You Retinas are special. Your retina is a transparent neural tissue at the back of the eye that transmits light via photosensitive cells called rods and cones. The retina converts this light energy into signals and transmits them via the optic nerve, giving the images to your brain meaning you can in fact see the world in front of you. Pretty cool right? Also of note: The Retina is a VERY thin layer of tissue and given it's job obviously hyper sensitive to light, especially of the intense variety.

To describe this scientifically in a way we all can process imagine when you've accidentally looked at a light bulb when it was turned on. You usually have what's called an after burn phenomenon when you close your eyes: you can still see spots moving around behind your eyelids. This is a momentary intense image relayed on the retina, but after blinking a few times tends to dissipate.

When we stare for longer and longer amounts of time at the sun or a partially eclipsed sun the damage becomes worse and worse for our very important retinas. Permanent damage to the retina from staring at the sun has been clocked at occurring in less than 100 seconds. Scientists even use moments like solar eclipses to gather information on eye damage because well, we can't seem to help ourselves.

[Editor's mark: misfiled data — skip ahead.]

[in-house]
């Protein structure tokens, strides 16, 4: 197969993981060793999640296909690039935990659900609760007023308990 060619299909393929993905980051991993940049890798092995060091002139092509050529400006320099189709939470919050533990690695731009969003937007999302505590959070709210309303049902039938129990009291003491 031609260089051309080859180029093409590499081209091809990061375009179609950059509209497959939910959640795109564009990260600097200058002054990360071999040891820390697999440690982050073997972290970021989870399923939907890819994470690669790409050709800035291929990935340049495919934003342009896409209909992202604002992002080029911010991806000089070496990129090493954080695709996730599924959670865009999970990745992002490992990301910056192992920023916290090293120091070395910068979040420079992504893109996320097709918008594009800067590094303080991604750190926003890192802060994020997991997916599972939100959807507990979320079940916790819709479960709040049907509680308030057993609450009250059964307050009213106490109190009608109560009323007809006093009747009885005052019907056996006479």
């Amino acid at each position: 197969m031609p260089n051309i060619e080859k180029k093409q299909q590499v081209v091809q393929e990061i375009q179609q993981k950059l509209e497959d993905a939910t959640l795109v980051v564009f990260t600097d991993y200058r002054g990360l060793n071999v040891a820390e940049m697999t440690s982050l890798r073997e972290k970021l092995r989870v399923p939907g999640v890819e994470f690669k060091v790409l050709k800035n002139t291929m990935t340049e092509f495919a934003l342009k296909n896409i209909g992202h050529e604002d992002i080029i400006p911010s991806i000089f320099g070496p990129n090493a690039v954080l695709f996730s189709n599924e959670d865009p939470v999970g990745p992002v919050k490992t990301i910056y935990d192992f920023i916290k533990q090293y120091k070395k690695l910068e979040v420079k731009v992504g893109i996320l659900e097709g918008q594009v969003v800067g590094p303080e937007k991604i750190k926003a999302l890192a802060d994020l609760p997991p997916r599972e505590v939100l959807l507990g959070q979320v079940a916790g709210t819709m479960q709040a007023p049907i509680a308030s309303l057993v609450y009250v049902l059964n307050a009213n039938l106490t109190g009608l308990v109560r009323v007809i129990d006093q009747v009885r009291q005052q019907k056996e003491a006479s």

3.) What About The Cornea?

Yes, what about your cornea? So glad you asked. A cornea is composed of several layers and is the outer casing of your eyeball. It's part of your eye's natural way of keeping dirt and debris from getting any closer to the inner portions of your eye. The cornea also helps your eye absorb oxygen and nutrients from tears so it can refresh upon blinking. But get this it's built to help focus light (see above why that's important) to your eye and back to the retina to your optic nerve. Working together your cornea and lens help to focus this light, kind of like a camera lens. Another important job it has is to filter out UV rays. Well the UV radiation you receive when you stare upwards at the biggest star in our galaxy can cause your cornea like any other piece of tissue on your body to become sunburned. Yes, your nightmares are true, you can actually sunburn your eyes. And yep, that sunburn of your cornea works just the same as sunburn to any other part of your skin. But for your eye you have the added consideration of not only intense pain, but vision loss: possibly temporary sometimes permanent. Yeah, so not worth it.